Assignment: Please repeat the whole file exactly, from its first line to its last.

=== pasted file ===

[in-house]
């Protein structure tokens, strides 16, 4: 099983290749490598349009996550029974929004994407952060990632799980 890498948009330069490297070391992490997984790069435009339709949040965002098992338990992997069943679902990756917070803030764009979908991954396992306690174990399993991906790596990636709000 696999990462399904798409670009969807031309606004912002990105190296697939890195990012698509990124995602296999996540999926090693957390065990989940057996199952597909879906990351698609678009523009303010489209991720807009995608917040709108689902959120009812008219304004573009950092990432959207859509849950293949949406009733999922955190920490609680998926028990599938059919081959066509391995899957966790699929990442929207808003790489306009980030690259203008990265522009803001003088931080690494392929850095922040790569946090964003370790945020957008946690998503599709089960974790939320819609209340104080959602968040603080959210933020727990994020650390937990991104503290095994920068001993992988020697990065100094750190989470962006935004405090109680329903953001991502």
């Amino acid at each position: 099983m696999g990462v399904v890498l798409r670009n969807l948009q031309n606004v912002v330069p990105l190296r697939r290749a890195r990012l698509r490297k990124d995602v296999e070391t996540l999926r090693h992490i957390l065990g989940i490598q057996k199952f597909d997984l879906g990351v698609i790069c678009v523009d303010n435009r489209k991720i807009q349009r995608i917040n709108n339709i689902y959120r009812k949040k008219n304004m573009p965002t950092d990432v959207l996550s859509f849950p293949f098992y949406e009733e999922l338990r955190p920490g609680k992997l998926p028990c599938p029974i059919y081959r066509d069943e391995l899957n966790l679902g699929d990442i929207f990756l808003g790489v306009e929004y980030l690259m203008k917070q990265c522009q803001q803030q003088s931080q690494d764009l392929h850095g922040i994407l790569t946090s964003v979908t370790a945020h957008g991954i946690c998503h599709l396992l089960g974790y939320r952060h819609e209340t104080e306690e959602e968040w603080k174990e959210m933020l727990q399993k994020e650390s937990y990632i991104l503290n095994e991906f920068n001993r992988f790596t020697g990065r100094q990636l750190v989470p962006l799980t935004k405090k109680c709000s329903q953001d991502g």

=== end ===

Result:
[in-house]
């Protein structure tokens, strides 16, 4: 099983290749490598349009996550029974929004994407952060990632799980 890498948009330069490297070391992490997984790069435009339709949040965002098992338990992997069943679902990756917070803030764009979908991954396992306690174990399993991906790596990636709000 696999990462399904798409670009969807031309606004912002990105190296697939890195990012698509990124995602296999996540999926090693957390065990989940057996199952597909879906990351698609678009523009303010489209991720807009995608917040709108689902959120009812008219304004573009950092990432959207859509849950293949949406009733999922955190920490609680998926028990599938059919081959066509391995899957966790699929990442929207808003790489306009980030690259203008990265522009803001003088931080690494392929850095922040790569946090964003370790945020957008946690998503599709089960974790939320819609209340104080959602968040603080959210933020727990994020650390937990991104503290095994920068001993992988020697990065100094750190989470962006935004405090109680329903953001991502």
């Amino acid at each position: 099983m696999g990462v399904v890498l798409r670009n969807l948009q031309n606004v912002v330069p990105l190296r697939r290749a890195r990012l698509r490297k990124d995602v296999e070391t996540l999926r090693h992490i957390l065990g989940i490598q057996k199952f597909d997984l879906g990351v698609i790069c678009v523009d303010n435009r489209k991720i807009q349009r995608i917040n709108n339709i689902y959120r009812k949040k008219n304004m573009p965002t950092d990432v959207l996550s859509f849950p293949f098992y949406e009733e999922l338990r955190p920490g609680k992997l998926p028990c599938p029974i059919y081959r066509d069943e391995l899957n966790l679902g699929d990442i929207f990756l808003g790489v306009e929004y980030l690259m203008k917070q990265c522009q803001q803030q003088s931080q690494d764009l392929h850095g922040i994407l790569t946090s964003v979908t370790a945020h957008g991954i946690c998503h599709l396992l089960g974790y939320r952060h819609e209340t104080e306690e959602e968040w603080k174990e959210m933020l727990q399993k994020e650390s937990y990632i991104l503290n095994e991906f920068n001993r992988f790596t020697g990065r100094q990636l750190v989470p962006l799980t935004k405090k109680c709000s329903q953001d991502g």